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Inspect the Brains By: William Safire
The New York Times | Wednesday, December 18, 2002


The most crucial item in U.N. Resolution 1441 ordering Iraq to submit to inspections or else is this: The inspection teams are empowered to take Iraqi scientists and their families out of the country, away from Saddam Hussein's handlers, for interrogation.

Our National Security Council insisted on that clause for good reason: the best intelligence revealing Saddam's germ warfare program and nuclear plans has come from defectors with current knowledge of those "material breaches" of his decade-old surrender terms.

Russia and France, having pushed the Bush administration back into agreeing to a long period of "phony war," knew that their refusal to accept our interrogation-of-scientists clause would be a deal-breaker. They acquiesced, figuring that Hans Blix, the see-no-evil U.N. choice for chief inspector approved by Saddam, would not use that power to question the people who know the secrets.

Sure enough, as soon as his team entered Iraq, Blix assured Baghdad it had nothing to fear from the interrogation clause. "We are not going to abduct anybody," he announced, "and we're not serving as a defection agency."

By characterizing the needed interrogation of the people who know where the germs and centrifuges are as "abduction" and "defection," Blix undermined effective inspection at the start.

Abduct means "kidnap." The U.N. purpose is not to kidnap the brains behind Iraqi weaponry; to say so is to cravenly subscribe to Saddam's propaganda. The purpose is to get answers about past and present weapons production from all the key players at the technical table without having them fear for their lives. These include those scientists unconcerned about enabling mass murder as well as those with moral qualms about the perversion of their scientific work.

In a curiously muted response, U.S. officials let it be known they were displeased with this bureaucratic dismissal of a hard-fought Security Council decision. Blix then reacted by sending a signal to Iraqi scientists that all but guarantees their continued intimidation by Saddam.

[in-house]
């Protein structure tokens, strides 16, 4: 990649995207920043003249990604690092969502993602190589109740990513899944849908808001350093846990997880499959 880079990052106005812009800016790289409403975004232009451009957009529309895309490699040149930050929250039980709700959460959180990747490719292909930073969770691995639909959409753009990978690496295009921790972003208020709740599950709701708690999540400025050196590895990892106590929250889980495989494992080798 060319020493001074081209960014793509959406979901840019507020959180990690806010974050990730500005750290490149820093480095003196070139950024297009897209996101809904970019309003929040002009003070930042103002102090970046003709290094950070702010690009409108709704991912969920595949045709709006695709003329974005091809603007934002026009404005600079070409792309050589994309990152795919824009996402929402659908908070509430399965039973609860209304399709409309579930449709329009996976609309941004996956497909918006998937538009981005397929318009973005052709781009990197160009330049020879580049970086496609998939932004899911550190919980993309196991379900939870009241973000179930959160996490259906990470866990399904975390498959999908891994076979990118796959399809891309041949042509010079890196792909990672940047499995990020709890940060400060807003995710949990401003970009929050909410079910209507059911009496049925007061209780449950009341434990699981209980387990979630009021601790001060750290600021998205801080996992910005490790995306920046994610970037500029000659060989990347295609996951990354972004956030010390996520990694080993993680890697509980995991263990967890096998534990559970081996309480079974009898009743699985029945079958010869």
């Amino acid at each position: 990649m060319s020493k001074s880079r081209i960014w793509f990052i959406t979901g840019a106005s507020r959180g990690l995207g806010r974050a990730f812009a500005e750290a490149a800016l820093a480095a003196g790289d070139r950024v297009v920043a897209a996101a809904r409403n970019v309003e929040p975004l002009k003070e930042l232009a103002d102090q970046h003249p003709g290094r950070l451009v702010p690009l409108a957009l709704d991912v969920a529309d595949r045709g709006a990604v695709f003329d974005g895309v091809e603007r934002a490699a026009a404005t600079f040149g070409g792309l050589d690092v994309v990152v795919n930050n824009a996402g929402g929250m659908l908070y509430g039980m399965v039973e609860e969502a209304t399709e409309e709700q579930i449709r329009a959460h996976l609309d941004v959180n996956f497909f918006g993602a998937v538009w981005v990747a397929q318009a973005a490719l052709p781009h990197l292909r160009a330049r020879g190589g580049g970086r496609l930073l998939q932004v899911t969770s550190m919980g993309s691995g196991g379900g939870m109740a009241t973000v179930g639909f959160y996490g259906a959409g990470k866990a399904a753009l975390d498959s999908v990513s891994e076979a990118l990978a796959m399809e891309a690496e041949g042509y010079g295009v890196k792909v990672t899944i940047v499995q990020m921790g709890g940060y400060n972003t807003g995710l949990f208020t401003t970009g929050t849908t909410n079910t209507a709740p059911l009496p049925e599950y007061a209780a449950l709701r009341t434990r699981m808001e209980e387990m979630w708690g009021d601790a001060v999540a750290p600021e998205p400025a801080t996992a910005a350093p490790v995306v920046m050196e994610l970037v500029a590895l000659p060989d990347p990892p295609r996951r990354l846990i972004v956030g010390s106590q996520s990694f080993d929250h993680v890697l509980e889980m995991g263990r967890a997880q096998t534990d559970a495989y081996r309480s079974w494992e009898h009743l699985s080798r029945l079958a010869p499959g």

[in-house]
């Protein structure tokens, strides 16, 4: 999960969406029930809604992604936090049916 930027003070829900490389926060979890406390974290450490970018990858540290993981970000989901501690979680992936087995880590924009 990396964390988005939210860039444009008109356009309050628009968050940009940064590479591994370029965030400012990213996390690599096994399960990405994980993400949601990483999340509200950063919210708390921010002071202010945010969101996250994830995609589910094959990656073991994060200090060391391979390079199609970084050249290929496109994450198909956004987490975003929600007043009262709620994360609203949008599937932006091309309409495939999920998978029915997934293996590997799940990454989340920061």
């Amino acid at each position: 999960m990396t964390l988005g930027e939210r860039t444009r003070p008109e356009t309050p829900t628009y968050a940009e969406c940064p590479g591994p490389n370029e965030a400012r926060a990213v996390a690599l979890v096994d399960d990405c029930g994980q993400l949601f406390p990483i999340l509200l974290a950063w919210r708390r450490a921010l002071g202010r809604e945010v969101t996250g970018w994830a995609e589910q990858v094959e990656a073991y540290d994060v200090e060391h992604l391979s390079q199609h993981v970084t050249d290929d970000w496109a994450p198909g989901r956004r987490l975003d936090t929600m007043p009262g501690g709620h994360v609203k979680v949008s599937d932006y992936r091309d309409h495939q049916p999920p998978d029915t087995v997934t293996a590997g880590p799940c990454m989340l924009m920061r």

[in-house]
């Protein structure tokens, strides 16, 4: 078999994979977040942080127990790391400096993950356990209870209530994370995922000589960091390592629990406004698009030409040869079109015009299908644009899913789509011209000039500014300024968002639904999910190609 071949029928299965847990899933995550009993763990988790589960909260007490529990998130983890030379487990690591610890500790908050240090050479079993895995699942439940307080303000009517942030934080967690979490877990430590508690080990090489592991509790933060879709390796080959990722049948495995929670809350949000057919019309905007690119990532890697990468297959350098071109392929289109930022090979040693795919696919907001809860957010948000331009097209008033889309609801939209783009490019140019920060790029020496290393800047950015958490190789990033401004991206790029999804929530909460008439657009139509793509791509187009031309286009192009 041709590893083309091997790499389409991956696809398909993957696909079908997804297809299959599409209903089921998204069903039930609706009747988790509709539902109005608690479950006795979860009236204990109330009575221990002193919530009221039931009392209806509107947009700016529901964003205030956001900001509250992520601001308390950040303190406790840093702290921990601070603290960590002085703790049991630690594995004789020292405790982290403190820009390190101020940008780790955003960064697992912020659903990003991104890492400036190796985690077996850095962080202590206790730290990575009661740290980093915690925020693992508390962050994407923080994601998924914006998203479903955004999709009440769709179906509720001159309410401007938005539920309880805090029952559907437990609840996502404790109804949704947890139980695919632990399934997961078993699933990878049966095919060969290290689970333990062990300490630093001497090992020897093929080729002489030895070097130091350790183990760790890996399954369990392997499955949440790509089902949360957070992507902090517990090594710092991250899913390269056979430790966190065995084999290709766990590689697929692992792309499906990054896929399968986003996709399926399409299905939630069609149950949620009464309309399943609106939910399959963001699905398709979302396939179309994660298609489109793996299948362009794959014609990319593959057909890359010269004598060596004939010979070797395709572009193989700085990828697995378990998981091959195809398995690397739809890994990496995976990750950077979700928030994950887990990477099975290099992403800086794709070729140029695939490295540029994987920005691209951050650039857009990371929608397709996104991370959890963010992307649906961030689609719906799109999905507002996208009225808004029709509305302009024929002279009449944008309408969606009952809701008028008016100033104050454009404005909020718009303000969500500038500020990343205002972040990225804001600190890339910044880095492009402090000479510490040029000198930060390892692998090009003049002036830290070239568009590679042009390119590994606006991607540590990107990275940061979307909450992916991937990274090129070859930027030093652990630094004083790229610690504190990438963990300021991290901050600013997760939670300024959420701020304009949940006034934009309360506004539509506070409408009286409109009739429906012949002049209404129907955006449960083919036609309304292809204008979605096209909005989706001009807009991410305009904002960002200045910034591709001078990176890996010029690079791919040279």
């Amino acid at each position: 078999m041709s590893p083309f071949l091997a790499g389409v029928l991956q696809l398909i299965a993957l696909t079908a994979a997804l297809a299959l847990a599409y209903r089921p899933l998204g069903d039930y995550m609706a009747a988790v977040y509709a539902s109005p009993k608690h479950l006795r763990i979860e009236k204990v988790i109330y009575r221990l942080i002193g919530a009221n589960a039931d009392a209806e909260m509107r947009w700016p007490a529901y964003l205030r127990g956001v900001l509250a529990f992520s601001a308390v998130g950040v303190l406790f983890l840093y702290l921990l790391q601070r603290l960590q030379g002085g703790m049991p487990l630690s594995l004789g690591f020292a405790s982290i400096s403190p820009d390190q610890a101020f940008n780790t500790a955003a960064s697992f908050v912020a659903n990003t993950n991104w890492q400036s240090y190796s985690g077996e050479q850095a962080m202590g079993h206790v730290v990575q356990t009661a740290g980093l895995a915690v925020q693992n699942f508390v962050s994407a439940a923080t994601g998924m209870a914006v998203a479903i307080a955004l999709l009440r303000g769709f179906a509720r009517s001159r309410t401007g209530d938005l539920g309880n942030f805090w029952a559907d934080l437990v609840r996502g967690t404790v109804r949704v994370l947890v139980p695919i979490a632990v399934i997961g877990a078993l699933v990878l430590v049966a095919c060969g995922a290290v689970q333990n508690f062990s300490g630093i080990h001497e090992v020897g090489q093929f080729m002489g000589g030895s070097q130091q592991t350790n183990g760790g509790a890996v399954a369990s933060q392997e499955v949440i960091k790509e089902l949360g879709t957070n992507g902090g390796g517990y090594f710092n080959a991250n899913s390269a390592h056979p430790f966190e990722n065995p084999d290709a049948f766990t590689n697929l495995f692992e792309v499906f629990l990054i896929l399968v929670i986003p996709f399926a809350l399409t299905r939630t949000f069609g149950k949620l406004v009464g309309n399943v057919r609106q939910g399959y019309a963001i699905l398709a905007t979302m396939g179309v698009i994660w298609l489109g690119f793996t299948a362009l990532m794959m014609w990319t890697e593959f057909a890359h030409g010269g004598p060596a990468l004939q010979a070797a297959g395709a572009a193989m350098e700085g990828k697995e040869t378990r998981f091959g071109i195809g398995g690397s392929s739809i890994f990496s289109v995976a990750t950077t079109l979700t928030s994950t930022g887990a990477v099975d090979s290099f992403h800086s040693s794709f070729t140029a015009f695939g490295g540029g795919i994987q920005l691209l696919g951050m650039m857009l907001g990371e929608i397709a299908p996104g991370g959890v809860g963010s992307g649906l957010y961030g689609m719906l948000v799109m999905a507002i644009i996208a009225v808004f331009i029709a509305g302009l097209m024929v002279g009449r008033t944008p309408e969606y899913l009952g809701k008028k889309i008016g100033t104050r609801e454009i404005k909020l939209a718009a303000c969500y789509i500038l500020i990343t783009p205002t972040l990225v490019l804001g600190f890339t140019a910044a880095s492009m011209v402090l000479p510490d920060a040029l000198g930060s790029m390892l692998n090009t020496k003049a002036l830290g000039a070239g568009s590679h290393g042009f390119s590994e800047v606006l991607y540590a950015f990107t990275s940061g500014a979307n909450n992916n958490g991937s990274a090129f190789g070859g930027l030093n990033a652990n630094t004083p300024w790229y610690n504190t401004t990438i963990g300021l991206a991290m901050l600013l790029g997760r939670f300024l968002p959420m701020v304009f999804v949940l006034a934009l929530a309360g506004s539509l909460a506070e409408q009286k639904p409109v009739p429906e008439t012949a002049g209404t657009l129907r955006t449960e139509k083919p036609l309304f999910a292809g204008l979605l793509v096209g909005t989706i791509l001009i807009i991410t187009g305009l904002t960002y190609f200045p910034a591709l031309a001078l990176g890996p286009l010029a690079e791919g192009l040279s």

Get this: he reluctantly requested a list from Saddam of scientists and technicians the Iraqi dictator thinks should talk to the inspectors. A minor Iraqi official said he'd draw one up in a couple of weeks.

If Blix has any interest in getting hard intelligence about germs and nukes, this is what he should do: Draw up his own list — the names and addresses of the leading 50 scientists are no secret — and then go and knock on their doors. Ask them to step into a helicopter, with families if desired, and transport them to a safe house outside the country for questioning.

The first interviewee should be obvious to longtime readers of this space: Rihab Taha, "Dr. Germs," the British-trained biologist who has been running Saddam's anthrax and botulism laboratories for nearly 20 years. In the mid-90's, when a U.N. inspector caught her in a flat lie, she replied, "It is not a lie when you're being ordered to lie."

Would Dr. Germs and her oil-minister husband tell the truth now, if spirited out of Saddam's circle? Unlikely; but if told their secret cooperation might ameliorate sentences at war-crimes trials, they might discreetly provide a few leads. Same with the smallpox virologist Hazem Ali, the anthrax expert Abdul Nassir Hindawi, the nuclear physicists Jaffar Dhia Jaffar and Mahdi Obeidi, all named in The Washington Post yesterday.

Even if these scientific Saddamites hang tough, such off-site interrogation of supposed Saddam loyalists would give cover to other Iraqi scientists similarly transported to places where the truth can be told safely.

What if Iraq refuses to allow the U.N. surprise outside interviews with scientists not on the regime's approved list? What if Saddam claims that all removals of scientists to safe houses would be — in Blix's damning words — impermissible "abductions" by a "defection agency"?

That would be a flagrant failure to comply with the U.N. resolution. Added to failure to disclose stocks of media in which germs and deadly viruses are bred, Iraqi refusal to make available unrestricted access to scientific brains (and their spouses and aides) would be a breach so material as to overwhelm even French objections.

Don't wait for that sanitized list of scientists, Mr. Blix. You know who and where many of them are. Start knocking on doors today. 


William Safire is a columnist for The New York Times.


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